This public art project acknowledges the 50th anniversary of the opening of the St-Lawrence Seaway. It was conceived, organized and curated by my friend and colleague, Ryan Rice, under the auspices of Nation to Nation. Ryan commissioned two artists, Sondra Cross and myself, to create panels that would speak to the history of the relationships Kahnawake Mohawks had with the St. Lawrence River.  Each panel would be placed at a significant site in the community.

I chose the site behind St. Francis-Xavier mission –the Catholic church in which I, my mother, and my grandparents were baptized.  Nor did I forget the countless relatives and ancestors who went to mass, were married, prayed, sang, confessed their sins, and wept at funerals there. It is also the place where the remains of Kateri Tekakwitha are enshrined.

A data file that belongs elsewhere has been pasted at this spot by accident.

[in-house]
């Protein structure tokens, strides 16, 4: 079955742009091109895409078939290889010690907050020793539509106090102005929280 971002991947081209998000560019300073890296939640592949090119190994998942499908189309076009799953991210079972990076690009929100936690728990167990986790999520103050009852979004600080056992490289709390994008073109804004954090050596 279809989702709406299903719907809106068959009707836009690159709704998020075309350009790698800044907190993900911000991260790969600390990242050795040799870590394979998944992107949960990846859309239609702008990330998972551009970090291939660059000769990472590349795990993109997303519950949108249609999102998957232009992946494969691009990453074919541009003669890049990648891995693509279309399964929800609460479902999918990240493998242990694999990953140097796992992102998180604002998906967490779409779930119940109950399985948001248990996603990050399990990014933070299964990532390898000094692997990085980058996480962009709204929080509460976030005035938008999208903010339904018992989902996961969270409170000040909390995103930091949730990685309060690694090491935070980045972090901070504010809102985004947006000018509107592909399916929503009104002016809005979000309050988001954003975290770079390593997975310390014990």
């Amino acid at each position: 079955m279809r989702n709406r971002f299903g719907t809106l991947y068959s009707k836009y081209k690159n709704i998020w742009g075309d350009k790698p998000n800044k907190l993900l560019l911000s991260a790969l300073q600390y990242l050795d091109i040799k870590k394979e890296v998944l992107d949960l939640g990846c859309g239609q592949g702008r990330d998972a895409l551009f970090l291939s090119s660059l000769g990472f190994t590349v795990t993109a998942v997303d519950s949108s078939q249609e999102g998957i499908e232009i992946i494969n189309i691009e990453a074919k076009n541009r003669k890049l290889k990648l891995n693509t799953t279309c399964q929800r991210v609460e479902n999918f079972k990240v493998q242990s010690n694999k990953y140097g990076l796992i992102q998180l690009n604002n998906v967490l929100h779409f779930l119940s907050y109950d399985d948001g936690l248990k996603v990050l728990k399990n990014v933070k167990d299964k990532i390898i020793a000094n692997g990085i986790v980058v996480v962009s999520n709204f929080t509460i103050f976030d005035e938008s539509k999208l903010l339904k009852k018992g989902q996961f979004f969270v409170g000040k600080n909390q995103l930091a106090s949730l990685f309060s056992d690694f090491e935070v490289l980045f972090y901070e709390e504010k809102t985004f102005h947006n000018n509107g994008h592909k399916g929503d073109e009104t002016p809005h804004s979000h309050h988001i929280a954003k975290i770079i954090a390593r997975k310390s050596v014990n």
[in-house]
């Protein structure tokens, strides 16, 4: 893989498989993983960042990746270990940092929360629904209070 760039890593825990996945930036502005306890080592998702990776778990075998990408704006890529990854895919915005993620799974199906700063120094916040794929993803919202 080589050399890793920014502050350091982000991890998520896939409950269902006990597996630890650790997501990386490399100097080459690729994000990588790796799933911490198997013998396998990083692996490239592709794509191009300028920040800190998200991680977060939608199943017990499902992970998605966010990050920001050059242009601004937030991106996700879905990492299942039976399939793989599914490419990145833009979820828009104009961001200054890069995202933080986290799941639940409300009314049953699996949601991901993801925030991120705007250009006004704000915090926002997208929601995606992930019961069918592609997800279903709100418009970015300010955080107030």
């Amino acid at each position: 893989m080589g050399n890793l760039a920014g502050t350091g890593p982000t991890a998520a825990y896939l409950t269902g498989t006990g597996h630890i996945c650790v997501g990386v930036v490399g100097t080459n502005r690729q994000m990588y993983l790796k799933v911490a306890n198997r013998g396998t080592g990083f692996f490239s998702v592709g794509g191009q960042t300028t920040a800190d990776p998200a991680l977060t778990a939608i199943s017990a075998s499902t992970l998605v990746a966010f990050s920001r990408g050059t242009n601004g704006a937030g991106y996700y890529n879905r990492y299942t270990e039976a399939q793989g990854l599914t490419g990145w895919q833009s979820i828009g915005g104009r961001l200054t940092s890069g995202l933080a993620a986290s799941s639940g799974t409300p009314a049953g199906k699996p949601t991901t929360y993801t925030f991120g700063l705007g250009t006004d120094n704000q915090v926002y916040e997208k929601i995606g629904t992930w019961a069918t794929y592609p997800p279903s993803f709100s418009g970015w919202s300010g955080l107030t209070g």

I chose to depict the relationships through several stories and mediums. A drawing illustrates the legend of the dogs who protect the people from the monster that is said to live in the river. The beaded Kateri pin accompanies the story of her journey to Kahnawake. And photographs depict various activities that took place at the water’s edge before reserve land was expropriated for the building of the Seaway. The photos of opening day were taken by my mother.

Created in 2007, the panel, unfortunately, has not survived. However, thanks to the wonders of digital media, it is viewable here. Use the scroll bars to see it at its actual size, or you can zoom out to see the whole thing. There is also a FaceBook page for the project.